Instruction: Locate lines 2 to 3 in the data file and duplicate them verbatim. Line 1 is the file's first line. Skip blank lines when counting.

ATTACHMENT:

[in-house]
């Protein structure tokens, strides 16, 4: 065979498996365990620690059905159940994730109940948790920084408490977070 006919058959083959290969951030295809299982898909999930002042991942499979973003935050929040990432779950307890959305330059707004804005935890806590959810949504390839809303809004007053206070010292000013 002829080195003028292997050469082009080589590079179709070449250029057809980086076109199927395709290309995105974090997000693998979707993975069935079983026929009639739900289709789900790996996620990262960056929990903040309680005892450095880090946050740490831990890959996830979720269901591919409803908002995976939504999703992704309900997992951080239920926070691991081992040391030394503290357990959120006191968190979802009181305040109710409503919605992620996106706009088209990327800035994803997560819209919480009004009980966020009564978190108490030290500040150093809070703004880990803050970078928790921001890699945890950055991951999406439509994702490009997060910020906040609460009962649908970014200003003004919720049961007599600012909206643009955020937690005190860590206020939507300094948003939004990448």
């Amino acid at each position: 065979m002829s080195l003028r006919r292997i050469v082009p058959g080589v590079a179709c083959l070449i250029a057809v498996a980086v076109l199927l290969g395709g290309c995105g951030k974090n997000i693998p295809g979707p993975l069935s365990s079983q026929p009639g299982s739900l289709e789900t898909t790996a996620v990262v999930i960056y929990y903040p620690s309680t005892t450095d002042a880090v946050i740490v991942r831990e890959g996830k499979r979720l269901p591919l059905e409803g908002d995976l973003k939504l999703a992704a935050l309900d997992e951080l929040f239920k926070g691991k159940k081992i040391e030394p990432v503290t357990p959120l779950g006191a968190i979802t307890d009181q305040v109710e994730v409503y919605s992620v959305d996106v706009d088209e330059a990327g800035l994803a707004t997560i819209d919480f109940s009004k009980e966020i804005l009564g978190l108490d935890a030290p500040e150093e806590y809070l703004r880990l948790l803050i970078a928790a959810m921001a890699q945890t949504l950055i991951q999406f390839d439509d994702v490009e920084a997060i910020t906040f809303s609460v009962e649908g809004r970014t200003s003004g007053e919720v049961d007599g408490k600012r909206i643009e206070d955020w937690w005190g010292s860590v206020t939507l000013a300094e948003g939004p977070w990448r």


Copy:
């Protein structure tokens, strides 16, 4: 065979498996365990620690059905159940994730109940948790920084408490977070 006919058959083959290969951030295809299982898909999930002042991942499979973003935050929040990432779950307890959305330059707004804005935890806590959810949504390839809303809004007053206070010292000013 002829080195003028292997050469082009080589590079179709070449250029057809980086076109199927395709290309995105974090997000693998979707993975069935079983026929009639739900289709789900790996996620990262960056929990903040309680005892450095880090946050740490831990890959996830979720269901591919409803908002995976939504999703992704309900997992951080239920926070691991081992040391030394503290357990959120006191968190979802009181305040109710409503919605992620996106706009088209990327800035994803997560819209919480009004009980966020009564978190108490030290500040150093809070703004880990803050970078928790921001890699945890950055991951999406439509994702490009997060910020906040609460009962649908970014200003003004919720049961007599600012909206643009955020937690005190860590206020939507300094948003939004990448």
């Amino acid at each position: 065979m002829s080195l003028r006919r292997i050469v082009p058959g080589v590079a179709c083959l070449i250029a057809v498996a980086v076109l199927l290969g395709g290309c995105g951030k974090n997000i693998p295809g979707p993975l069935s365990s079983q026929p009639g299982s739900l289709e789900t898909t790996a996620v990262v999930i960056y929990y903040p620690s309680t005892t450095d002042a880090v946050i740490v991942r831990e890959g996830k499979r979720l269901p591919l059905e409803g908002d995976l973003k939504l999703a992704a935050l309900d997992e951080l929040f239920k926070g691991k159940k081992i040391e030394p990432v503290t357990p959120l779950g006191a968190i979802t307890d009181q305040v109710e994730v409503y919605s992620v959305d996106v706009d088209e330059a990327g800035l994803a707004t997560i819209d919480f109940s009004k009980e966020i804005l009564g978190l108490d935890a030290p500040e150093e806590y809070l703004r880990l948790l803050i970078a928790a959810m921001a890699q945890t949504l950055i991951q999406f390839d439509d994702v490009e920084a997060i910020t906040f809303s609460v009962e649908g809004r970014t200003s003004g007053e919720v049961d007599g408490k600012r909206i643009e206070d955020w937690w005190g010292s860590v206020t939507l000013a300094e948003g939004p977070w990448r």